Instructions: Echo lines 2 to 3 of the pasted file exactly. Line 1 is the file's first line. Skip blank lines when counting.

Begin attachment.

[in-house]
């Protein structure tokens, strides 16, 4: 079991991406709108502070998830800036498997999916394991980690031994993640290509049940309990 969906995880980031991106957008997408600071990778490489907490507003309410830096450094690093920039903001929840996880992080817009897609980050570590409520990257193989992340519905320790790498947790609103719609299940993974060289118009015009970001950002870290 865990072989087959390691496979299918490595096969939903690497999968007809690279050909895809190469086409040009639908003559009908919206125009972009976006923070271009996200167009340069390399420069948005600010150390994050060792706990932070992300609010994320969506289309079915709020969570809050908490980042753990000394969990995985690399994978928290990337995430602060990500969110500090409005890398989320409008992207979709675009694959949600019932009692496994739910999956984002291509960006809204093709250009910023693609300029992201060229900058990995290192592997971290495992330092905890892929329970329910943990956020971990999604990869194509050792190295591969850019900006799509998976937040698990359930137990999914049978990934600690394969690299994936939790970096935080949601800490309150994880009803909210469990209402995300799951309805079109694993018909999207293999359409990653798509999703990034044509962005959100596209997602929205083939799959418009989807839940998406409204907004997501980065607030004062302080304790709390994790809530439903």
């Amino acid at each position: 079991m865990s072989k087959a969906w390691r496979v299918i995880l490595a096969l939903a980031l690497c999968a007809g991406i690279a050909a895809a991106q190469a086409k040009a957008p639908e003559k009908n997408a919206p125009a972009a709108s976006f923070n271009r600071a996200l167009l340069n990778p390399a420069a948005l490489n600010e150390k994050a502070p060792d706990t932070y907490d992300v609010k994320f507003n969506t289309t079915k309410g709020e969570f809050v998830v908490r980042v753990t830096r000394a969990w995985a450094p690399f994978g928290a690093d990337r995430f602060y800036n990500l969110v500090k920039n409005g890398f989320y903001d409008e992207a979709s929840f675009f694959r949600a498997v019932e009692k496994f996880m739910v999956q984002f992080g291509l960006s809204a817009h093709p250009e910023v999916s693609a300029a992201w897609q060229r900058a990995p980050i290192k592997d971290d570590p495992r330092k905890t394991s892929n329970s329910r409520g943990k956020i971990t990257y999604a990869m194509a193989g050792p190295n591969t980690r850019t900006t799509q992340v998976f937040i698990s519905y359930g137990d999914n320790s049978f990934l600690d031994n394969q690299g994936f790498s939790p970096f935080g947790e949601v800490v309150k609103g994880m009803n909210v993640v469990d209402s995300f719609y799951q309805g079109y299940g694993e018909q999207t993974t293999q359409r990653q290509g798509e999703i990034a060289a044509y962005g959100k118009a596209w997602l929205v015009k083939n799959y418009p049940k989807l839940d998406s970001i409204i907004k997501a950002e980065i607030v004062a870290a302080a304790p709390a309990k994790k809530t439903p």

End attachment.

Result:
């Protein structure tokens, strides 16, 4: 079991991406709108502070998830800036498997999916394991980690031994993640290509049940309990 969906995880980031991106957008997408600071990778490489907490507003309410830096450094690093920039903001929840996880992080817009897609980050570590409520990257193989992340519905320790790498947790609103719609299940993974060289118009015009970001950002870290 865990072989087959390691496979299918490595096969939903690497999968007809690279050909895809190469086409040009639908003559009908919206125009972009976006923070271009996200167009340069390399420069948005600010150390994050060792706990932070992300609010994320969506289309079915709020969570809050908490980042753990000394969990995985690399994978928290990337995430602060990500969110500090409005890398989320409008992207979709675009694959949600019932009692496994739910999956984002291509960006809204093709250009910023693609300029992201060229900058990995290192592997971290495992330092905890892929329970329910943990956020971990999604990869194509050792190295591969850019900006799509998976937040698990359930137990999914049978990934600690394969690299994936939790970096935080949601800490309150994880009803909210469990209402995300799951309805079109694993018909999207293999359409990653798509999703990034044509962005959100596209997602929205083939799959418009989807839940998406409204907004997501980065607030004062302080304790709390994790809530439903």
């Amino acid at each position: 079991m865990s072989k087959a969906w390691r496979v299918i995880l490595a096969l939903a980031l690497c999968a007809g991406i690279a050909a895809a991106q190469a086409k040009a957008p639908e003559k009908n997408a919206p125009a972009a709108s976006f923070n271009r600071a996200l167009l340069n990778p390399a420069a948005l490489n600010e150390k994050a502070p060792d706990t932070y907490d992300v609010k994320f507003n969506t289309t079915k309410g709020e969570f809050v998830v908490r980042v753990t830096r000394a969990w995985a450094p690399f994978g928290a690093d990337r995430f602060y800036n990500l969110v500090k920039n409005g890398f989320y903001d409008e992207a979709s929840f675009f694959r949600a498997v019932e009692k496994f996880m739910v999956q984002f992080g291509l960006s809204a817009h093709p250009e910023v999916s693609a300029a992201w897609q060229r900058a990995p980050i290192k592997d971290d570590p495992r330092k905890t394991s892929n329970s329910r409520g943990k956020i971990t990257y999604a990869m194509a193989g050792p190295n591969t980690r850019t900006t799509q992340v998976f937040i698990s519905y359930g137990d999914n320790s049978f990934l600690d031994n394969q690299g994936f790498s939790p970096f935080g947790e949601v800490v309150k609103g994880m009803n909210v993640v469990d209402s995300f719609y799951q309805g079109y299940g694993e018909q999207t993974t293999q359409r990653q290509g798509e999703i990034a060289a044509y962005g959100k118009a596209w997602l929205v015009k083939n799959y418009p049940k989807l839940d998406s970001i409204i907004k997501a950002e980065i607030v004062a870290a302080a304790p709390a309990k994790k809530t439903p």